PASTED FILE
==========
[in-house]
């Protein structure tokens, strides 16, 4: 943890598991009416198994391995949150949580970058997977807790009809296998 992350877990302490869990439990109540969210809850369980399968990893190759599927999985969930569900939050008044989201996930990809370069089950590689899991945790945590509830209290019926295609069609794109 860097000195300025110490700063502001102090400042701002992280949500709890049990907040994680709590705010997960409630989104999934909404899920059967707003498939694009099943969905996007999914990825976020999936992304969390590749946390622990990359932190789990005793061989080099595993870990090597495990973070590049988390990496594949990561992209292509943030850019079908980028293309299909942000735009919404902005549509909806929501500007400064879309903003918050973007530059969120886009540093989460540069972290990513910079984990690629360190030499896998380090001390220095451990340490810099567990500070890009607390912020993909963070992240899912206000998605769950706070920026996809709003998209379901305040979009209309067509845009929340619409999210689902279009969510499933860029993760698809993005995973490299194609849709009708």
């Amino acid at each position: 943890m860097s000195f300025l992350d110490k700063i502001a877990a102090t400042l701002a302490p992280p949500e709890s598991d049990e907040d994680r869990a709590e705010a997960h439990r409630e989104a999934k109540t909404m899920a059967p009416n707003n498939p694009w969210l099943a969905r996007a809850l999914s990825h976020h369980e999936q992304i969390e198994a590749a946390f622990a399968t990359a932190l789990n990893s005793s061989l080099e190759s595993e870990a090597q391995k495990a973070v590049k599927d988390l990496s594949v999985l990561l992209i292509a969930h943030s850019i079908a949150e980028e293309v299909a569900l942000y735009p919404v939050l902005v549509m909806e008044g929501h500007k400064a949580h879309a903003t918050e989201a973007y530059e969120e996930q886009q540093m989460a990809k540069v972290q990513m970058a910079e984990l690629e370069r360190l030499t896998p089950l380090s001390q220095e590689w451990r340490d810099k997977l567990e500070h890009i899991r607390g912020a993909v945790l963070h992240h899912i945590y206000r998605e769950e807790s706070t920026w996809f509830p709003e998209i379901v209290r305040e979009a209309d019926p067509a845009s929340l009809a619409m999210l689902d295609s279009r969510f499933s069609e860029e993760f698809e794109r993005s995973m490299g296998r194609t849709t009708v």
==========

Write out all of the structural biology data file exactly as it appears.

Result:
[in-house]
């Protein structure tokens, strides 16, 4: 943890598991009416198994391995949150949580970058997977807790009809296998 992350877990302490869990439990109540969210809850369980399968990893190759599927999985969930569900939050008044989201996930990809370069089950590689899991945790945590509830209290019926295609069609794109 860097000195300025110490700063502001102090400042701002992280949500709890049990907040994680709590705010997960409630989104999934909404899920059967707003498939694009099943969905996007999914990825976020999936992304969390590749946390622990990359932190789990005793061989080099595993870990090597495990973070590049988390990496594949990561992209292509943030850019079908980028293309299909942000735009919404902005549509909806929501500007400064879309903003918050973007530059969120886009540093989460540069972290990513910079984990690629360190030499896998380090001390220095451990340490810099567990500070890009607390912020993909963070992240899912206000998605769950706070920026996809709003998209379901305040979009209309067509845009929340619409999210689902279009969510499933860029993760698809993005995973490299194609849709009708």
């Amino acid at each position: 943890m860097s000195f300025l992350d110490k700063i502001a877990a102090t400042l701002a302490p992280p949500e709890s598991d049990e907040d994680r869990a709590e705010a997960h439990r409630e989104a999934k109540t909404m899920a059967p009416n707003n498939p694009w969210l099943a969905r996007a809850l999914s990825h976020h369980e999936q992304i969390e198994a590749a946390f622990a399968t990359a932190l789990n990893s005793s061989l080099e190759s595993e870990a090597q391995k495990a973070v590049k599927d988390l990496s594949v999985l990561l992209i292509a969930h943030s850019i079908a949150e980028e293309v299909a569900l942000y735009p919404v939050l902005v549509m909806e008044g929501h500007k400064a949580h879309a903003t918050e989201a973007y530059e969120e996930q886009q540093m989460a990809k540069v972290q990513m970058a910079e984990l690629e370069r360190l030499t896998p089950l380090s001390q220095e590689w451990r340490d810099k997977l567990e500070h890009i899991r607390g912020a993909v945790l963070h992240h899912i945590y206000r998605e769950e807790s706070t920026w996809f509830p709003e998209i379901v209290r305040e979009a209309d019926p067509a845009s929340l009809a619409m999210l689902d295609s279009r969510f499933s069609e860029e993760f698809e794109r993005s995973m490299g296998r194609t849709t009708v």